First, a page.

Panic's Burnside bridges Twitter to email and back.
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Panic's Burnside bridges Twitter to email and back.

It's particularly useful for companies that provide Twitter support. By handling @questions through an e-mail client, support agents can reply to tweets much quicker, answered tweets can be tracked by "Archiving" them or moving them to a subfolder, multiple agents can work out of the same mailbox (via IMAP), and an easily-searchable archive of tweets can be built over time.

Burnside is intended for shell-level/e-mail server administrators, and requires:

  • Procmail (already working with user accounts on an IMAP/SMTP server)
  • Cron
  • Ruby
  • SMTP server that supports "+" character recipient delimiter for sub-addressing

Other configurations may be possible based on your expertise.

How it works


Periodically, the fetch.rb script is run and it generates an email for every new @mention. We'll assume you're fetching from a twitter account called PanicGWTest and sending mail to The generated email will have the following headers

From: Example User <>

We use username+token sub-addressing to provide a unique from address.

Message-ID: <>

The Message-ID contains the tweet status ID as well as the auth_token.

Subject: Tweet from Example User (@ohhaiexample)
X-Burnside: ignore

The X-Burnside: ignore header prevents our procmail recipe from processing these emails as they come in. This is necessary in the case where your from and to mailboxes are the same.


When a reply to a tweet is received by procmail it's parsed by tweet.rb and a new tweet is generated. If the new tweet is over 140 characters then the email is bounced. If the In-Reply-To header doesn't contain the auth_token then the message is bounced.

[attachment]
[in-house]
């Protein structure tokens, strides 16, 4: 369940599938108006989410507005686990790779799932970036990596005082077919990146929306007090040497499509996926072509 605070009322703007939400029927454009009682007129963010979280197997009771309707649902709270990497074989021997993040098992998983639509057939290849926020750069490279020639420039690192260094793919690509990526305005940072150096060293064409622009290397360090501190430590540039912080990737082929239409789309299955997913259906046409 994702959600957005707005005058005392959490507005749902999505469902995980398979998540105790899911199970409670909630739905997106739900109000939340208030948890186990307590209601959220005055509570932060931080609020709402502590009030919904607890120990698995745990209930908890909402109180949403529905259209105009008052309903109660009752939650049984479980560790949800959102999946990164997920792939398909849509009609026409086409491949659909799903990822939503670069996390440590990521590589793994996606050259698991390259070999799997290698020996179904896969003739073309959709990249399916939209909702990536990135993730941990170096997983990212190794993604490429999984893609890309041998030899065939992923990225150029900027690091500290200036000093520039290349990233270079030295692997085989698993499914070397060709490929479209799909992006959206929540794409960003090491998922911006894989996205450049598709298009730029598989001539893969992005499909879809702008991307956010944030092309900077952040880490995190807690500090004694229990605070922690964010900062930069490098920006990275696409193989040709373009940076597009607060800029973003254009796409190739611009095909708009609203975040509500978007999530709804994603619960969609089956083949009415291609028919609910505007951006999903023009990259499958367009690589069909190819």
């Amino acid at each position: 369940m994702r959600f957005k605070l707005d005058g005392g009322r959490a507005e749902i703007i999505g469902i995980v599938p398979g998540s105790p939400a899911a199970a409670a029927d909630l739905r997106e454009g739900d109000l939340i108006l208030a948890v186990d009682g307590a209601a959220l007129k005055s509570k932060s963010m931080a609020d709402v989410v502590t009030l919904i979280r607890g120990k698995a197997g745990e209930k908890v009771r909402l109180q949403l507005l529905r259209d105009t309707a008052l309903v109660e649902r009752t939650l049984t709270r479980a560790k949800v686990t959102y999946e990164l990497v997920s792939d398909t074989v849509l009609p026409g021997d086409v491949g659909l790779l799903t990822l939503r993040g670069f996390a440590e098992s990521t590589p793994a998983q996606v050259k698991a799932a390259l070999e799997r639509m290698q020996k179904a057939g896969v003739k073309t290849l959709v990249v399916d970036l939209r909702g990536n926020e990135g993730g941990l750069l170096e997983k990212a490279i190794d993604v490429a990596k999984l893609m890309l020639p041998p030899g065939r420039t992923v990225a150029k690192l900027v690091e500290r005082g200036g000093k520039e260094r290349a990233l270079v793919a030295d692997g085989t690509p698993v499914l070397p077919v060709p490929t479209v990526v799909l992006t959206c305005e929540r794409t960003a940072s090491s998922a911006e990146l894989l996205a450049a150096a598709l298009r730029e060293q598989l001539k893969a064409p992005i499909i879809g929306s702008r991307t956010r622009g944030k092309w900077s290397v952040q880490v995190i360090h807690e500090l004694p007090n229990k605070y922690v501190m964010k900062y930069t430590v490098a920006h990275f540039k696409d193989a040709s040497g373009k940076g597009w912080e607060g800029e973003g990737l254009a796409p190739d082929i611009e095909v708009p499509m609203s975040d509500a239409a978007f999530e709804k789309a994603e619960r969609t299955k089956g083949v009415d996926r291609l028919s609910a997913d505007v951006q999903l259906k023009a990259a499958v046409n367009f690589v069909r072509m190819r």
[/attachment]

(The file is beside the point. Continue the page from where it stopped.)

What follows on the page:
The format of the new tweet is

#{@to} #{@reply_text} #{@sig}

sig is a space followed by an em-dash followed by the first letter of the sender's name in the From: header of the reply. Currently tweet.rb splits the reply text using the regex /(.*)On.*wrote:.*/m so this will obviously be a problem for non-English users.


sudo gem install bundler
git clone
cd burnside
bundle install --deployment

Twitter Application

Create a new Twitter Application and get its consumer key and secret. Then, authorize it within your account to make use of it.


Copy the .sample files and rename them. For these instructions we'll assume you make a configuration set named "PanicGWTest". You should end up with the following files:

  • PanicGWTest.header.erb
  • PanicGWTest.html.erb
  • PanicGWTest.txt.erb
  • PanicGWTest.yml

Fill in the details of the .yml file with the OAuth information you got when you created and authorized your application.

  • The sections contains basic IMAP authentication details.

  • to: should be the email address that will receive the messages generated by fetch.rb.

  • mailbox is the mail account/alias that messages will be "from". An agent's reply will be sent here.

  • The auth_token field should contain a randomly generated string of any length. An easy way to make one on Mac OS is with

    dd if=/dev/urandom count=4 2>/dev/null | openssl dgst -sha1


To bridge your tweets to email you'll run bin/fetch.rb as follows

./bin/fetch.rb -c config/PanicGWTest.yml

This task could be run via cron like

*/5 * * * * cd $HOME/burnside; ./bin/fetch.rb -c config/PanicGWTest.yml

To handle incoming email, you'll need to setup Procmail. There's a sample recipe in the config folder. Alternatively, you could write a script that accesses your IMAP inbox and then pipe messages through tweet.rb. Frankly, if you don't already have Procmail setup then this might be a less painful approach.


Burnside was written to be used with Apple Mail, so there are a few assumptions about how it formats emails.


Feel free to fork and send us pull requests

Bug Reporting

Burnside is an unsupported, unofficial Panic product. But, if you can't contribute directly, please file bugs at in the Burnside project. You have to register first, via the Register link in the upper-right hand corner.


See Burnside Mail Plugin, our plugin for Apple Mail that adds a character count to ensure that your Tweets aren't too long.